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1.  Contact lenses: new devices for nucleotide delivery in ocular pathologies 
Purinergic Signalling  2014;10(3):419-420.
PMCID: PMC4152449  PMID: 25138143
2.  Adenosine enhances progenitor cell recruitment and nerve growth via its A2B receptor during adult fin regeneration 
Purinergic Signalling  2014;10(4):595-602.
A major issue in regenerative medicine is the control of progenitor cell mobilisation. Apoptosis has been reported as playing a role in cell plasticity, and it has been recently shown that apoptosis is necessary for organ and appendage regeneration. In this context, we explore its possible mode of action in progenitor cell recruitment during adult regeneration in zebrafish. Here, we show that apoptosis inhibition impairs blastema formation and nerve growth, both of which can be restored by exogenous adenosine acting through its A2B receptor. Moreover, adenosine increases the number of progenitor cells. Purinergic signalling is therefore an early and essential event in the pathway from lesion to blastema formation and provides new targets for manipulating cell plasticity in the adult.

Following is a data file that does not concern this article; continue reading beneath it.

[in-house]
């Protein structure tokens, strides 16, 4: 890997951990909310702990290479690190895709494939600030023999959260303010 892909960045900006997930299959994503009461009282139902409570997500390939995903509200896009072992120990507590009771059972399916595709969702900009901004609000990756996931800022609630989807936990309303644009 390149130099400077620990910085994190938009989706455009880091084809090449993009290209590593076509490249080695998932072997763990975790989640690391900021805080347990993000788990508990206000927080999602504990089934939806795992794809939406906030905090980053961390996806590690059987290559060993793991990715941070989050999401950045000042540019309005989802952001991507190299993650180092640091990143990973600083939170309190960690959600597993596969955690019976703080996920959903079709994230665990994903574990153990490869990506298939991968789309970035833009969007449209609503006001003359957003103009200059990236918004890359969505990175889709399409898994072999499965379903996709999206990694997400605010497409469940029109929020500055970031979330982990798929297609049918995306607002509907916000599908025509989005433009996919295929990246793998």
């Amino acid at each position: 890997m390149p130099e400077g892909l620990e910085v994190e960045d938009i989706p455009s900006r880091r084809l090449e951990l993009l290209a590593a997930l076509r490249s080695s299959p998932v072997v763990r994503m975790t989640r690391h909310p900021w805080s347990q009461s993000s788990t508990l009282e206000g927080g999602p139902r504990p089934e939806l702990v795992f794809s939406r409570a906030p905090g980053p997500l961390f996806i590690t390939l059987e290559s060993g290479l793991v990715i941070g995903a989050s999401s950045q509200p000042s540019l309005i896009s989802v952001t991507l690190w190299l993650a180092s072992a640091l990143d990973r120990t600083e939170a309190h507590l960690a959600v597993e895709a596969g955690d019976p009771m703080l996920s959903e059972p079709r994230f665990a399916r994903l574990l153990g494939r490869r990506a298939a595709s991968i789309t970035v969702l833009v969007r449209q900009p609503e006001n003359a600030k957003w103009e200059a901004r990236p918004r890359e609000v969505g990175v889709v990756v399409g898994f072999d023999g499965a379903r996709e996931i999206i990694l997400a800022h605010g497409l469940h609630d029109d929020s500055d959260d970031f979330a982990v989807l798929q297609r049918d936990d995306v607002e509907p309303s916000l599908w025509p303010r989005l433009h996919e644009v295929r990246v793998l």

Electronic supplementary material
The online version of this article (doi:10.1007/s11302-014-9420-9) contains supplementary material, which is available to authorized users.
PMCID: PMC4272362  PMID: 25084769
Apoptosis; Stem cells; Adenosine; A2B receptor; Nerve growth; Proliferation; Zebrafish; Regeneration
3.  P2X receptors regulate adenosine diphosphate release from hepatic cells 
Purinergic Signalling  2014;10(4):587-593.